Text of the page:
retirement planning | march 1, 2021
Can You Save Money by Converting Assets to a Roth IRA?
This strategy could reduce your taxes over the long term.
A Roth conversion—moving assets from a Traditional IRA to a Roth IRA—is most compelling when you pay tax on the converted amount at a relatively low rate.
Converting assets early in retirement before you face required minimum distributions (RMDs) can reduce those RMDs (and the risk that they will increase your tax rate).
Since a Roth conversion increases taxable income in the conversion year, drawbacks can include: a higher tax bracket, more taxes on Social Security benefits, higher Medicare premiums, and lower college financial aid.
Roger A. Young, CFP®
Senior Financial Planner
Since 2010, all investors have been allowed to convert assets from a Traditional IRA to a Roth IRA.1 Because conversions are not subject to income restrictions, people at any income level can take advantage of the Roth’s key benefit—tax-free qualified distributions.2
A Roth conversion provides you with tax diversification in your retirement years. In addition, Roth IRAs do not have RMDs for the original owner, whereas Traditional IRAs are subject to RMDs in the year you reach age 72 (or age 70½, if you did reach age 70½ on or before 12/31/19). These positives need to be weighed against the tax you pay on the amount converted.
Deciding whether a Roth conversion makes sense in your situation depends on several factors, including:
Your current and future tax rates,
Your mix of assets, and
Possibly your heirs’ future tax rates.
Before you execute a Roth conversion, you’ll also want to consider:
How you will pay the taxes on the distribution,
Timing of the conversion in relation to your retirement horizon, and
Whether you are (1) planning to use the money yourself or (2) planning for it to be used by your heirs.
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Advantages of Converting to a Roth
You can benefit from a Roth conversion by paying taxes now at a lower rate if your tax rate is likely to be higher when you take distributions. The strategy should be considered in a number of situations, if you are able to pay the taxes (preferably from a nonretirement account):
Your current income is unusually low.
You plan to leave the assets to heirs whose tax rates will be higher than yours.
Your assets are primarily in tax-deferred accounts and you want more tax flexibility.
You want more opportunity to optimize asset location—holding different types of assets in different accounts.
You want a hedge against higher statutory tax rates. (For example, following the tax cuts passed in late 2017, you might believe that tax rates are unlikely to be any lower during your lifetime.)
You won’t need your RMDs for retirement expenses. As we will discuss further, even if your tax rate stays flat or decreases in retirement (despite the RMDs), a Roth conversion could be beneficial if you pay the taxes from an account that isn’t highly tax-efficient.
- Roger Young, CFP®, Senior Financial Planner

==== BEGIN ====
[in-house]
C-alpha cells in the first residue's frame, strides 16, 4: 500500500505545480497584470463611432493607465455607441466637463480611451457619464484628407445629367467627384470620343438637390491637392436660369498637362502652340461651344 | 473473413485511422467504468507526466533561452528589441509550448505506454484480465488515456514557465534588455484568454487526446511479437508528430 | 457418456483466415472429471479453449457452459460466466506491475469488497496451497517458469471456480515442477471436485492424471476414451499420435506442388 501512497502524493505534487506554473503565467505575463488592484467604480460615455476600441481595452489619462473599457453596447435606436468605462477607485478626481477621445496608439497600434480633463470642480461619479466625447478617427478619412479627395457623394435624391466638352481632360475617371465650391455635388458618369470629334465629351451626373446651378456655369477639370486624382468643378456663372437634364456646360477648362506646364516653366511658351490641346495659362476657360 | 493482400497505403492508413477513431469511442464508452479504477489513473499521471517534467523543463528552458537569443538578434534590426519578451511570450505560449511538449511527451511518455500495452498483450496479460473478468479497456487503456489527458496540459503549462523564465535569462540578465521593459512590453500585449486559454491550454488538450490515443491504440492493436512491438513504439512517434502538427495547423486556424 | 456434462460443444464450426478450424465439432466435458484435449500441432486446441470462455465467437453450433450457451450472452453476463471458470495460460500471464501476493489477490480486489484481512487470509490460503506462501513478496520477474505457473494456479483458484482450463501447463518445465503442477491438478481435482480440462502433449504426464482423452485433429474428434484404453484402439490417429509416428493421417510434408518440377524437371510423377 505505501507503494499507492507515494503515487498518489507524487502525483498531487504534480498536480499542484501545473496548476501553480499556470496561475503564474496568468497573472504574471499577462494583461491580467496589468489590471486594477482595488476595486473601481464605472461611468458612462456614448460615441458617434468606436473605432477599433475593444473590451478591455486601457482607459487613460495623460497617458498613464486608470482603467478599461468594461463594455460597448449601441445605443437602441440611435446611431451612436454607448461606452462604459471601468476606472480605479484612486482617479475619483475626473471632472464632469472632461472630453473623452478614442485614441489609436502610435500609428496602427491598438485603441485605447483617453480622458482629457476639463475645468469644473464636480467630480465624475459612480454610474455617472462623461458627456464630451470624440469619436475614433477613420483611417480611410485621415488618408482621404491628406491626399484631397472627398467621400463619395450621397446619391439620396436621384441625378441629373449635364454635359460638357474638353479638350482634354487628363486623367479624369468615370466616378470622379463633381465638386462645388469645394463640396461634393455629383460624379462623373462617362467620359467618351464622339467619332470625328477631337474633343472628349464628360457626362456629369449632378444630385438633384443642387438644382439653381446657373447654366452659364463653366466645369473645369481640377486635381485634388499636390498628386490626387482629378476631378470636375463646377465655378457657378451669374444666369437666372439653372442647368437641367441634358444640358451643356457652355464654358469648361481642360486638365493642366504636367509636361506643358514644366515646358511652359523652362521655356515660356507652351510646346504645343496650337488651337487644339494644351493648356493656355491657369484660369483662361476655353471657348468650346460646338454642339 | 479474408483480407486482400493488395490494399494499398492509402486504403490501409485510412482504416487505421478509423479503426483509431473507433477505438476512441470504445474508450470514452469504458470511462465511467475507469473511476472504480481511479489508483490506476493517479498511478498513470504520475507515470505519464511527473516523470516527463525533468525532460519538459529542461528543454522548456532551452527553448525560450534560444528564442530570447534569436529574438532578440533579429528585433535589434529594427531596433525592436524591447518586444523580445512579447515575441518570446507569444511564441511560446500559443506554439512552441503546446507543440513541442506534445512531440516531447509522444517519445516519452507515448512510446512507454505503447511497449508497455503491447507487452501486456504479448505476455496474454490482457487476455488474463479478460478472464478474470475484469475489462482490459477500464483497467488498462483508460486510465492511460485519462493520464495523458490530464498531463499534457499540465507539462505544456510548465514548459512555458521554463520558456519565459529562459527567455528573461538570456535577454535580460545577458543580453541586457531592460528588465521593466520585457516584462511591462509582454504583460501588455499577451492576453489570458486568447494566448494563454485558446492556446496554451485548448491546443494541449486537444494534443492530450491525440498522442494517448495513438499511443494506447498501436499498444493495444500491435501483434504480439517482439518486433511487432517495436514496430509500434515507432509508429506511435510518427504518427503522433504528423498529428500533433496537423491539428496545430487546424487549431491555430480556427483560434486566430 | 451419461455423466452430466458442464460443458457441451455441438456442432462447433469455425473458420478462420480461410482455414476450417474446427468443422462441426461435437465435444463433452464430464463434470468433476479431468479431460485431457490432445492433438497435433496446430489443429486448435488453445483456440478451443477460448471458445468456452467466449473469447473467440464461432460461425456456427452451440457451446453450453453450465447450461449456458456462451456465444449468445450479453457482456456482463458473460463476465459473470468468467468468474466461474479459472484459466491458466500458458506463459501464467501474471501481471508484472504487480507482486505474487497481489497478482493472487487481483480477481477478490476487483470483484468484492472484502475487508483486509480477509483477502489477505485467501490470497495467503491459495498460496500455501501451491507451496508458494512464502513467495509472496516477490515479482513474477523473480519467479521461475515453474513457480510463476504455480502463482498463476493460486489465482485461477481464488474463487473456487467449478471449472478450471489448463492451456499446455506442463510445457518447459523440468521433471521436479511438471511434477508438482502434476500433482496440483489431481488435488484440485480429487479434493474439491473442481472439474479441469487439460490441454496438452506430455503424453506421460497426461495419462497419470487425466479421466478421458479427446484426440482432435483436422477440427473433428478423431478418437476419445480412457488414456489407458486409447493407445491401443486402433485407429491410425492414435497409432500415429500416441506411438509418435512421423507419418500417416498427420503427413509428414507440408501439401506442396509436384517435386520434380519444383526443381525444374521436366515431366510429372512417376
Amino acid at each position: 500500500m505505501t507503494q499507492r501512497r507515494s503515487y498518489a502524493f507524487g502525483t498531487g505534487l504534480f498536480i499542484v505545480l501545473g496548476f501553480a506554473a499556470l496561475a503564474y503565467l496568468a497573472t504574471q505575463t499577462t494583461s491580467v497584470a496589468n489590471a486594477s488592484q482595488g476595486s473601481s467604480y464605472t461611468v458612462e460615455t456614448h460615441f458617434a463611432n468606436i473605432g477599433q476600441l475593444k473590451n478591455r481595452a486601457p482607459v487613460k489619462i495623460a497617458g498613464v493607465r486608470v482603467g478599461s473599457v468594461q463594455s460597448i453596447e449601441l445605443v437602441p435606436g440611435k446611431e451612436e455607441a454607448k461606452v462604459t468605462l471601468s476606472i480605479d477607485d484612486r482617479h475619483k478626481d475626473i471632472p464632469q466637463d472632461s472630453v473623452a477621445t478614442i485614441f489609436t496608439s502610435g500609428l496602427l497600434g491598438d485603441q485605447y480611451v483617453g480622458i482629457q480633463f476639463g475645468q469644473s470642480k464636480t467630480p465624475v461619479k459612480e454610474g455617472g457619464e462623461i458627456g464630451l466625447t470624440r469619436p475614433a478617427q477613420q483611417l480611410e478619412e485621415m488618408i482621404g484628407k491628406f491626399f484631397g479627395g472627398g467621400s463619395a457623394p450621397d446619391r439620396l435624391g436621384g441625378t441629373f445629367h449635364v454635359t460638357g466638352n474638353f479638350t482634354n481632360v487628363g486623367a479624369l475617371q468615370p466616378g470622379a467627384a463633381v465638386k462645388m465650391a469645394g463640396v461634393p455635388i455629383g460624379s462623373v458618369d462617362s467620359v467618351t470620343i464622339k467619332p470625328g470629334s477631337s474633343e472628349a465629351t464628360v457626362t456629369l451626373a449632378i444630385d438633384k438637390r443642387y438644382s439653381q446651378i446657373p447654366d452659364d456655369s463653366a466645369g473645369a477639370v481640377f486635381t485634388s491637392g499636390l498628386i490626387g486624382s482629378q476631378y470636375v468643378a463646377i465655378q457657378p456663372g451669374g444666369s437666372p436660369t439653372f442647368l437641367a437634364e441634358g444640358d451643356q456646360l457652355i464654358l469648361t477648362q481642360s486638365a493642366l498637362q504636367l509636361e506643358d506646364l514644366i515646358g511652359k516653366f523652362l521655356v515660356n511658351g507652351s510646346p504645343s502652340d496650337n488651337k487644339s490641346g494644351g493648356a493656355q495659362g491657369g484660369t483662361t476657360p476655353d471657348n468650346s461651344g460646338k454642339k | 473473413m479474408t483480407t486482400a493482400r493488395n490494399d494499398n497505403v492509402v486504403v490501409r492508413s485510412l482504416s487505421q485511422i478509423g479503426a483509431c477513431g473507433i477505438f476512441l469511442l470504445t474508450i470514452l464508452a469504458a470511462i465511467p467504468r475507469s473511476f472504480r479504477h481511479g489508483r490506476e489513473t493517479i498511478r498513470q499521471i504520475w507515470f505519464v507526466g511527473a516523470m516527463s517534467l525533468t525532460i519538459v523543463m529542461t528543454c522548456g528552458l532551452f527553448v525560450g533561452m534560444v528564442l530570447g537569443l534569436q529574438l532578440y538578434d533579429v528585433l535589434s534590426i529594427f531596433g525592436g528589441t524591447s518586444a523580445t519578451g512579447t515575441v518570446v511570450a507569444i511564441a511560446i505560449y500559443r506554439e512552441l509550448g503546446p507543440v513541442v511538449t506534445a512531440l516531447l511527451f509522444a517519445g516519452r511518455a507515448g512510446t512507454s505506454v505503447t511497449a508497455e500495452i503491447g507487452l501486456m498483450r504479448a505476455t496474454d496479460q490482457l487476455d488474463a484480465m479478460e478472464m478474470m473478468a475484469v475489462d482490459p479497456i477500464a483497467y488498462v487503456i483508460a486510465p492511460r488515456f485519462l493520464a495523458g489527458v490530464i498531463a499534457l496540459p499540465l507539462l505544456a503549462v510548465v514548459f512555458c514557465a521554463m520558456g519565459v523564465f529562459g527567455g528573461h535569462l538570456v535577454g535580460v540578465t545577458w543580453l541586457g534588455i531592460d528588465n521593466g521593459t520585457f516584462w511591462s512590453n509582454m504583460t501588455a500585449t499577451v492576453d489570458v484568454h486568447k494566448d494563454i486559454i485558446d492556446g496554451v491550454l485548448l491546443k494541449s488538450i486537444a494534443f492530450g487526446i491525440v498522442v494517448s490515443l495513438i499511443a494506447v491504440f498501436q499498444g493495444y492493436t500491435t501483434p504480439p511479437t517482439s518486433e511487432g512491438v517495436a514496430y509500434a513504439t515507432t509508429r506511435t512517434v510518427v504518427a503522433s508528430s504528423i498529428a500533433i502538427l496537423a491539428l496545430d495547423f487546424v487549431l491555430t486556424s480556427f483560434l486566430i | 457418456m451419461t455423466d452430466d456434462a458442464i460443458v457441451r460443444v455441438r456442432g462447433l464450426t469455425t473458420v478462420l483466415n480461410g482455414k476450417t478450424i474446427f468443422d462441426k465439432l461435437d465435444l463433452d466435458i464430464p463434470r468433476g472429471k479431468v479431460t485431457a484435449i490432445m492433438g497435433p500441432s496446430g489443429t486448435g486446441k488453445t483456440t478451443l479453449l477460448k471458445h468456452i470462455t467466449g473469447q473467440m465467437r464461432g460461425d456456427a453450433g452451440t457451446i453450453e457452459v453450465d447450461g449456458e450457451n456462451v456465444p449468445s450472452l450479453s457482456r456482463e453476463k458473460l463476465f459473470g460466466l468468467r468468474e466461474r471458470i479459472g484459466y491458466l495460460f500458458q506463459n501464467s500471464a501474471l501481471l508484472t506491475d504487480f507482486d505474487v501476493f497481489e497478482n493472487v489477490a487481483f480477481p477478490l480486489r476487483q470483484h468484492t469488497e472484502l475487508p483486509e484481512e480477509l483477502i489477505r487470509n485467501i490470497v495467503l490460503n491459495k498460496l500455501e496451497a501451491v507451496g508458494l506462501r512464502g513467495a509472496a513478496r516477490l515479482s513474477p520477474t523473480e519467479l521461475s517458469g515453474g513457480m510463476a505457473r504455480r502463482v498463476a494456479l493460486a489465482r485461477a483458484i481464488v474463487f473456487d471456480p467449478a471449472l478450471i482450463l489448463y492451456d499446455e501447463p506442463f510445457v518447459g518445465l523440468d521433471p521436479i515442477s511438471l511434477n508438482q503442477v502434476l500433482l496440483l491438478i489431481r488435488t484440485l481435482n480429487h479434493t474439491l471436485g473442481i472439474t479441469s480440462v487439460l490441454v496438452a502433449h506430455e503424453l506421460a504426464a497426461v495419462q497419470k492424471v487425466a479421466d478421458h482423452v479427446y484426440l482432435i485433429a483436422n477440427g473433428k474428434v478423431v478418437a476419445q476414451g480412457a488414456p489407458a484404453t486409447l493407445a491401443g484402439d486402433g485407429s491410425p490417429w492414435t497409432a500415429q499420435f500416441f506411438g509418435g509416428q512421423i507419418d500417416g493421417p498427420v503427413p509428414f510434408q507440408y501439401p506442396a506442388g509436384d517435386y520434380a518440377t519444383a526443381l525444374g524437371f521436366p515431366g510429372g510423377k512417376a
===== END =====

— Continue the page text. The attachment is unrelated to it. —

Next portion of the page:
Disadvantages of Converting to a Roth
The key disadvantage of a Roth conversion is taxes due on the converted value. There are a number of reasons your tax rate may be lower when you (or your heirs) take distributions:
Many people have lower income in retirement.
When you take retirement distributions, they may represent a large portion of your income and straddle tax brackets, resulting in a lower average tax rate. (In contrast, the conversion probably adds to the income taxed primarily at your marginal, or highest, rate.)
Some states don’t tax retirement distributions or have no income taxes at all, which is important to consider if you might relocate.
There are also factors to consider specifically for the year of conversion. Higher taxable income that year could have one or more of these negative effects:
A higher tax bracket,
A higher portion of Social Security benefits subject to tax,
Higher Medicare premiums, and
Less eligibility for student financial aid.
Strategies for Paying Taxes on a Conversion
In general, a conversion works best if you can pay taxes from a taxable account. Selling assets in a taxable account may be all or partly a return of your principal (cost basis) and, therefore, not be a taxable gain. Realized gains from those sales may be taxed at the long-term capital gains rate, which is typically lower than your marginal ordinary income tax rate. If you’re considering this approach, make sure that you still have an adequate emergency fund and that this doesn’t inordinately reduce your financial flexibility.
You could also pay the tax using distributions from the Traditional IRA or from existing Roth assets. In both cases, you could pay a penalty on the distributions if you’re under age 59½. Funding the tax from a Traditional IRA would incur ordinary income tax on that distribution, so unless you’re in a low tax bracket, that’s not ideal. Using an existing Roth to pay the taxes doesn’t result in ordinary income tax, but this approach essentially reduces the amount and the value of the conversion.
When Is the Right Time to Convert Assets?
A Roth conversion is most compelling when you pay the tax on the amount converted at a low rate. So if your income is irregular, consider Roth conversions in low-income years. Or you could consider a conversion in a year when you’ve been unemployed. Unfortunately, those years may coincide with cash flow challenges, making extra tax payments impractical. But if you have lined up new employment without falling below a prudent cash level, a conversion could make sense.
Another common example is converting assets early in retirement before you face RMDs. As noted above, be careful about triggering higher taxes on Social Security benefits or higher Medicare premiums in the conversion year. However, reducing your RMDs could have a favorable impact on Social Security taxation or Medicare premiums later. Ideally, you should coordinate your Social Security claiming strategy and retirement income strategy, including the account drawdown order and possible Roth conversions.